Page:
Stephven Oliver, author of Smoke in the Sanctuary (and, coincidentally my Head of School), gave a talk a couple of weeks ago on the English Catholic Novel, and thus I have had some to time to contemplate whether this specific genre can still be of interest to modern day readers of all ages.
To begin with, firstthings.com (which also provides a more in-depth discussion of the topic) defines the English Catholic Novel (ECN) as “a work of substantial literary merit in which Catholic theology and thought have a significant presence within the narrative” (by an Englishman), which sums it up quite nicely. It’s what it says on the cover.
The deeply religious probably take great comfort from sharing their ideas, rules and experiences. I don’t mean this in disagreement of the genre, but that I like the idea of novels published to unite a community of faith.
There can be, however, problems with a religious approach to writing. One question is of how easy it can be to craft and publish an ECN. Sure, one might start off with a priest protagonist and church-based location and one’s book is likely to fall into that category – at first glance. However, there are many books that fall into the ECN category without having any outwardly religious connotations. ‘Brideshead Revisited’ and ‘Lord of the Rings’ are two, very diverse in themselves.
Conversely, one could set up a scenario based on faith, but reject the premise with plot and characters not reconciled by religion or faith. Thus, it appears that the ECN is more than something with features of the Catholic faith, but with a distinct Christian element to it.
I’d say it depends on the author.
The idea of a Catholic novel must depend on the author’s own definition, in addition to whether other readers of the genre would accept it in. But I reiterate that the author’s opinion is paramount. To create a story but have it mistaken for a different genre would, of course, be the epitome of frustration for the writer.
And, once one accepts that, one starts to apply the ideology and themes. For instance, in Triangle, my MC and his sister are Catholics and, whilst not being the most faithful of people, do tend to adhere to their faith. Yet, even during a discussion of morality, one could argue that these themes are not deep enough to warrant calling it an ECN. (I’d probably have to agree; it is a chick lit romance, after all!)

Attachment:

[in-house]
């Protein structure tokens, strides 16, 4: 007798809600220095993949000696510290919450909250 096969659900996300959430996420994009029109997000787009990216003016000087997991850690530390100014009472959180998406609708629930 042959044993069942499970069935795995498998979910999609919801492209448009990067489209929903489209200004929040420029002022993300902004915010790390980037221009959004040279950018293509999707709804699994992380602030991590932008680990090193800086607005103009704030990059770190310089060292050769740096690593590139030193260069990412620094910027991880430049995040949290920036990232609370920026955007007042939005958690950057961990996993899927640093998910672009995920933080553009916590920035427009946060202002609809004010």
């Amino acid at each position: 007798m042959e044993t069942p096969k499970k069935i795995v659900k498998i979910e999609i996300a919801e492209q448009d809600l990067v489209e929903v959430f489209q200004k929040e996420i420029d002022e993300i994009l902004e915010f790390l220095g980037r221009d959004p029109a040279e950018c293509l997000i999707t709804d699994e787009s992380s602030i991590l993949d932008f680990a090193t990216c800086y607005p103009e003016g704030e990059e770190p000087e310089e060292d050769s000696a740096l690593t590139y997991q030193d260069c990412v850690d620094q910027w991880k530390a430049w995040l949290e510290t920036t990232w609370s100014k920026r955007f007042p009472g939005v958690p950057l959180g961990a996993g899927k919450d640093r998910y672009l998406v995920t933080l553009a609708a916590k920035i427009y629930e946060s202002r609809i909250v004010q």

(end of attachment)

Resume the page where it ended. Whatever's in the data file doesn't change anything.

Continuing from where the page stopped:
Nevertheless, I would be intrigued to see how far into the ECN category Triangle might rate. I fall into two of the categories: English and [almost] Catholic – but I understand that it’s the novel that has the greatest weight itself. Religion was important right from the genesis of the novel – and religion does have quite a point in several of the later chapters to influence the way the romance goes. Since I have been thinking about such religious themes, it’s fair to say that I have wanted to include them more and more, even in the more subtle way of writers like Tolkien.
Applying my situation to logic, one could argue that more novels fall into the English Catholic Novel genre than writers would admit. So why are they not as well known or used in labelling a book?
Simple: the ECN market is quite a small one, for the fact that not many people in society today would outwardly admit to reading novels which might place a label over their heads. Too, to say one is writing a book with Catholic themes may be enough to turn a whole segment of readers away. Even in the community of a Catholic school, such as that within which I have matured, the word can cause a *look* to pass amongst fellows.
It has been suggested by modern writers that this form of novel is something that cannot be recreated in a modern secular society. In 1982, one critic referred to his book on the Catholic novel as an “elegy for an apparently dying form.” Not the best of omens….
However, that is not to say that the ECN is ‘dead’ to the world of writing or to those who want to read it. As proven with
the release of The Hobbit, battles of good against evil (rooted in a belief in the good of one’s self if nothing else) are still some of the most popular threads of plot. After all, there’s a bit within most of us that wants the good protagonist to conquer the bad antagonist. I think that even novels that others might say ‘scream Catholicism’, about clergy and church activities, are accessible to those outside of the Catholic Church. Regardless of content (though I do agree that this is important) a well-written novel is still a well-written novel and a pleasing read for anyone who chooses to. Recently, there’s even been the adaptation of G. K. Chesterton’s Father Brown on TV, starring one of my favourite actors, Mark Williams.
With the large amount of novelists and genres that exist in the world today, the ECN is just less obvious than it has been in other – possibly more puritan – centuries.